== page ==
We can’t all be eco-warriors — at least not yet. Some of us really do need the gas-guzzling SUV, or find it more economical to buy the food that has been transported thousands of miles because the organic stuff is too pricey. Some of us are just overwhelmed with the thought of leaving the energy-consuming, petroleum-wasting, carbon dioxide-spewing lifestyle.
No fear, said the Citizens Planning Association, which held a workshop Wednesday to teach people how to reduce their carbon footprint. The event was held at the Faulkner Gallery of the public library in downtown Santa Barbara.
While we can’t all ditch the car and bike everywhere, or give up the plasma TV cold turkey, there are baby steps we can take as we head toward a carbon-neutral society. Here are a few:
» When in doubt, recycle. “If you have one or two items that you’re not sure about, give them a chance,” speaker Leif Skokberg said. “It’ll get sorted out one way or another.” Now that the increasing scarcity of petroleum is creating a better market for recycled plastics, many of the plastics that couldn’t be recycled before are now recyclable. An upside to recycling besides the obvious, Skokberg said, is that it creates more jobs than landfilling.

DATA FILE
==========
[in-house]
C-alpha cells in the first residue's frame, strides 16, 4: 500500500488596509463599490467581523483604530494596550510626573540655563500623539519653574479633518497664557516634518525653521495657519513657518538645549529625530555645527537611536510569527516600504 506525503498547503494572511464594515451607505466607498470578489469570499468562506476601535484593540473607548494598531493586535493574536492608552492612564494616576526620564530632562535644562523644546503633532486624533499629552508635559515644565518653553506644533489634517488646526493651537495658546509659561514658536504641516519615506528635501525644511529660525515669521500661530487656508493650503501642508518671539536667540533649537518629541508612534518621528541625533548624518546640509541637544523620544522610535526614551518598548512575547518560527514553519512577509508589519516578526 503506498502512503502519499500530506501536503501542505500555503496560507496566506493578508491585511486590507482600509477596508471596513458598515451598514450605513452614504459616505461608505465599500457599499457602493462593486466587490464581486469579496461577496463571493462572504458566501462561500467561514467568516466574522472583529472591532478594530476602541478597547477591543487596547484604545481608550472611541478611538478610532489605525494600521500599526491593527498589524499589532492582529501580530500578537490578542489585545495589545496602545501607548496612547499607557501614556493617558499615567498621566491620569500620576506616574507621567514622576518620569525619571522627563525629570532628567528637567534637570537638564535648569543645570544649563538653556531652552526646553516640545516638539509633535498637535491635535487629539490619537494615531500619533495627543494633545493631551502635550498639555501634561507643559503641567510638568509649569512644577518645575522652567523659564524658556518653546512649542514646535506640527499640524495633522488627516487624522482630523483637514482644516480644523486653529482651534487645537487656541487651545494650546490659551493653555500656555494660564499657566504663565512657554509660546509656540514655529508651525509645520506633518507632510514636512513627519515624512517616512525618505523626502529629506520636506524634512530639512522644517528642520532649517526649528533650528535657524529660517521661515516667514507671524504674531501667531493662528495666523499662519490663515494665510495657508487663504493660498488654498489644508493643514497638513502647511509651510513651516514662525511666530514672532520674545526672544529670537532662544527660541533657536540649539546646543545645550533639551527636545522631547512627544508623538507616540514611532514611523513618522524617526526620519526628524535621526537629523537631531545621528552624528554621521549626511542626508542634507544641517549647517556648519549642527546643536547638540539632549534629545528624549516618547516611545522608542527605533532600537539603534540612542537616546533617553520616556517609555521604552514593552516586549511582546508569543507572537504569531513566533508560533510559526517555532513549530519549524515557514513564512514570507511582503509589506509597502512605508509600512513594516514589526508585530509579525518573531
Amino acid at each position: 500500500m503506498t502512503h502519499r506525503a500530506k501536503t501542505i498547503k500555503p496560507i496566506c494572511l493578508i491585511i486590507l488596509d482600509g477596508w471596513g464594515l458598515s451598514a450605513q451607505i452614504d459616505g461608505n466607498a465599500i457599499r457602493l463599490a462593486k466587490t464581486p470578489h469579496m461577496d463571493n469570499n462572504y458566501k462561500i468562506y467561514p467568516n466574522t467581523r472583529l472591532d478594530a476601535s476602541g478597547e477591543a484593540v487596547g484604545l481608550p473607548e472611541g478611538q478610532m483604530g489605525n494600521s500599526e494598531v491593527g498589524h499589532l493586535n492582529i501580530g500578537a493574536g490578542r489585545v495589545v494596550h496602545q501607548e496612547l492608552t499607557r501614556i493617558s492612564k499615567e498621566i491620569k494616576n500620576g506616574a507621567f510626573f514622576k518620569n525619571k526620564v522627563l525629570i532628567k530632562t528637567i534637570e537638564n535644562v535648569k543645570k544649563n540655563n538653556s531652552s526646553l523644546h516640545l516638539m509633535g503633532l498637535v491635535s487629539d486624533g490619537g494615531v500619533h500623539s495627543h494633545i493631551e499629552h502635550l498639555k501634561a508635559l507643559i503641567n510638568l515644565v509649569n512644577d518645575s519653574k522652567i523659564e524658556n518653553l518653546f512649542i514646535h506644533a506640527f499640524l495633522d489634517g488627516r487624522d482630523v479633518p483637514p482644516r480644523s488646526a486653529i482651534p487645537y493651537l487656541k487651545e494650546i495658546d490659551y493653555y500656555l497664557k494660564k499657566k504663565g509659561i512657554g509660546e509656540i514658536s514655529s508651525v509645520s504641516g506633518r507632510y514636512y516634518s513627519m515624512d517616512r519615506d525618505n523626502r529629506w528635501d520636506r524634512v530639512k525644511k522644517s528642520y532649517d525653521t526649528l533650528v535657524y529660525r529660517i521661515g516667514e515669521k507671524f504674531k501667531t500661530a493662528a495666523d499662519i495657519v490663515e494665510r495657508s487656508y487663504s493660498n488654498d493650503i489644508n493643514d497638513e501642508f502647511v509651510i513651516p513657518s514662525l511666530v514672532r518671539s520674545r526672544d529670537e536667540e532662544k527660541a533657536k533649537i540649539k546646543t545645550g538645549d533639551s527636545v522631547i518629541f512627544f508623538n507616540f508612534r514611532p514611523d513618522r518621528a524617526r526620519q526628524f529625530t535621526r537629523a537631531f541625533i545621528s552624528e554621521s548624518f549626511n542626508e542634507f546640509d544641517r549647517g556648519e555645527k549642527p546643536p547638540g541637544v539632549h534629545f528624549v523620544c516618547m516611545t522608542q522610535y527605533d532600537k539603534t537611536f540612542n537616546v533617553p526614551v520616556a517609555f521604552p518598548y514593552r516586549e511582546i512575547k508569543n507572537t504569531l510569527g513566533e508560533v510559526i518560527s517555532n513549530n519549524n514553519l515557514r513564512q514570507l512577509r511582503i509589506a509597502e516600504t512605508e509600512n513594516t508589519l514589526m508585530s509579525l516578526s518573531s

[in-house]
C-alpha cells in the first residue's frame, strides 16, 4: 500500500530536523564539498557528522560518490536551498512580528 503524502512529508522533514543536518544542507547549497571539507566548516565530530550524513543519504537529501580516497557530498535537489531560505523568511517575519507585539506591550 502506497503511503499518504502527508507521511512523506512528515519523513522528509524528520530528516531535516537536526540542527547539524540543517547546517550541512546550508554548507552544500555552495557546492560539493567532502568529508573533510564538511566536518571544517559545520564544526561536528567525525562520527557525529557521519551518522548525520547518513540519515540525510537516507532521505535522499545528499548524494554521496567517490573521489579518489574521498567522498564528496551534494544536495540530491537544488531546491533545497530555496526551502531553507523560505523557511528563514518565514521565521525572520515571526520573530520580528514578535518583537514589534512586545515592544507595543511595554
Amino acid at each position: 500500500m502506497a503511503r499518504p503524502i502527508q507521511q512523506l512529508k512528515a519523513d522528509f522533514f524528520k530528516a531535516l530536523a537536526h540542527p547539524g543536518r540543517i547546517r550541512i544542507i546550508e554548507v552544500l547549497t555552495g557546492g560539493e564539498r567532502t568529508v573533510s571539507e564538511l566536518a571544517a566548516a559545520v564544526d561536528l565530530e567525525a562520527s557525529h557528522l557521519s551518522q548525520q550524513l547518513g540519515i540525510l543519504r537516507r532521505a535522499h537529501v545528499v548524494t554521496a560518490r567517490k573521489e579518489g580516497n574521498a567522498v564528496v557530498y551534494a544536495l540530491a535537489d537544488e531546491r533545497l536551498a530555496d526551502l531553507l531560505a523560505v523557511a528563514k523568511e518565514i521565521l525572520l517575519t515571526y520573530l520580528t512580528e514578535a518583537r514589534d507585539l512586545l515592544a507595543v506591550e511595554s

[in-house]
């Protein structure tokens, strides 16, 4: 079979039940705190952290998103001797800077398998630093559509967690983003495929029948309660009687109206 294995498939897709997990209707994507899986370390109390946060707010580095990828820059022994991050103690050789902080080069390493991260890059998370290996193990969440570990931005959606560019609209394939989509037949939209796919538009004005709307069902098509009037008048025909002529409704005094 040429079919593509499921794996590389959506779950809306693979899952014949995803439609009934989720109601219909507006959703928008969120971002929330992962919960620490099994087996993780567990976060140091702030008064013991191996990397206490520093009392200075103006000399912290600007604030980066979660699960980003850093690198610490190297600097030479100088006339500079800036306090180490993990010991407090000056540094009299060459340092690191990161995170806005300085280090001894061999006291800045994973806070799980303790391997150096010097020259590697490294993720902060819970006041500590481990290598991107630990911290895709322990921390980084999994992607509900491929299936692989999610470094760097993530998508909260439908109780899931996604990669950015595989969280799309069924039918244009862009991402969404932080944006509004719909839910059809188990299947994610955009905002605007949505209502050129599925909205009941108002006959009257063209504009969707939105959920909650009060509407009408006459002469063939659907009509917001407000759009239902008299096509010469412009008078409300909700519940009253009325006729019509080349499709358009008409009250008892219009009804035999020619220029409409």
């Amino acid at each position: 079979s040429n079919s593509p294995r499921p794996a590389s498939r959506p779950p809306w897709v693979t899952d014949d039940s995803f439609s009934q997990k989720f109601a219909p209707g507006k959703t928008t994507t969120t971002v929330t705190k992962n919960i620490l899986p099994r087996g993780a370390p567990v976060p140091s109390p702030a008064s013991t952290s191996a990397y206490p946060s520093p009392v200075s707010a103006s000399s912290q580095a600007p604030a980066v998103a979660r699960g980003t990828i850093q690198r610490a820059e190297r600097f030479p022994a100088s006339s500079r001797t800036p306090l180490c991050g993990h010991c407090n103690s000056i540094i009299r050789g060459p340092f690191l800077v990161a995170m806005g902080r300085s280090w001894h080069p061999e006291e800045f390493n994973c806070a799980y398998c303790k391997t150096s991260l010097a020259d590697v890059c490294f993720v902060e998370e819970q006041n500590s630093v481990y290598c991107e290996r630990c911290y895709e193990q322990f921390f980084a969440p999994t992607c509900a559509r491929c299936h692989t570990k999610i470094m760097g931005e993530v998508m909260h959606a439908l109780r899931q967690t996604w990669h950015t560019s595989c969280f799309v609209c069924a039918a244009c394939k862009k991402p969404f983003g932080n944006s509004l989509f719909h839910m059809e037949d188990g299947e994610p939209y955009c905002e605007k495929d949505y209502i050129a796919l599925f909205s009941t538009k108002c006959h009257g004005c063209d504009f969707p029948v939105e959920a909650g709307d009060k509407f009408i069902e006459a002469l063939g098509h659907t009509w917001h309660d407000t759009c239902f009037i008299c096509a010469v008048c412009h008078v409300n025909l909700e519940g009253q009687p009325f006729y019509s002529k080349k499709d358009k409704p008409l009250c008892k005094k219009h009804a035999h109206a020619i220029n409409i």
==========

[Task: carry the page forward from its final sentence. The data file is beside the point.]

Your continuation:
In Santa Barbara County, plastics labeled No. 1 through No. 7 are recyclable. Plastic grocery bags are now recyclable at the bigger grocery stores.
» Keep your recyclables clean, particularly plastic. A little shake and rinse will do. Even a little bit of food can keep plastics from being melted down and reconstituted properly. Enough contamination and a whole bale of plastic will be rendered useless.
“Let’s say it’s shipped to China for recycling,” said Skokberg, who pointed out that about half of the plastic we recycle in the United States is sent to China for processing. “If it’s full of maggots and all sorts of gross stuff, they can reject loads and send it back, and it’ll probably end up in the landfill.”
» Paper or plastic? It’s become a tough choice for grocery shoppers everywhere. Paper is biodegradeable, and plastic takes less energy to produce. A good rule of thumb is to pick the type of bag you’re more likely to reuse. To spare yourself the dilemma, use a reusable tote bag.
» Use less energy. It’s a no-brainer, but conscientious use of energy will be better not only for the environment, but for your wallet, speaker Sarah Grant said.
“Energy-efficient choices can save you up to a third of your energy costs,” she said.
These choices include using energy-efficient appliances, turning down the heat and using a sweater on cold days and turning off the air conditioning and using a fan on warm days.
You can also air-dry your clothes, or replace incandescent light bulbs with compact flourescent ones. CFLs may cost a little more to start with, about $7 a bulb, but last 15 times longer and use a lot less energy.
Unplug the plasma TV, Grant said. Not only do the big and beautiful 60-inch TVs with eye-popping high definition use about three times more energy than your regular set, they continue to suck up a lot energy when they’re turned off but plugged in.